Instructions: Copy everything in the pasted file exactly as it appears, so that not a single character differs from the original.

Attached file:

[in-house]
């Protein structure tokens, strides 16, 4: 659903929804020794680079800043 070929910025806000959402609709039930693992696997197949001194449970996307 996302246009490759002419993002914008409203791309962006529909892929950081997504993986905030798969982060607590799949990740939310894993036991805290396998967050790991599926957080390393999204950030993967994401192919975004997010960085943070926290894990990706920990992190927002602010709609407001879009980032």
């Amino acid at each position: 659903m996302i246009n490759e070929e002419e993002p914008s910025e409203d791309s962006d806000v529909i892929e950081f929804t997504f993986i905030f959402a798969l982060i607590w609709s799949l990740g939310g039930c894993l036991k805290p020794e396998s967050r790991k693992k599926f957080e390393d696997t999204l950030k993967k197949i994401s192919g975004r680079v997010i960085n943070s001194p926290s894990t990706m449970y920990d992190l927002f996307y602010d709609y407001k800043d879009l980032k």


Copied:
[in-house]
């Protein structure tokens, strides 16, 4: 659903929804020794680079800043 070929910025806000959402609709039930693992696997197949001194449970996307 996302246009490759002419993002914008409203791309962006529909892929950081997504993986905030798969982060607590799949990740939310894993036991805290396998967050790991599926957080390393999204950030993967994401192919975004997010960085943070926290894990990706920990992190927002602010709609407001879009980032």
């Amino acid at each position: 659903m996302i246009n490759e070929e002419e993002p914008s910025e409203d791309s962006d806000v529909i892929e950081f929804t997504f993986i905030f959402a798969l982060i607590w609709s799949l990740g939310g039930c894993l036991k805290p020794e396998s967050r790991k693992k599926f957080e390393d696997t999204l950030k993967k197949i994401s192919g975004r680079v997010i960085n943070s001194p926290s894990t990706m449970y920990d992190l927002f996307y602010d709609y407001k800043d879009l980032k």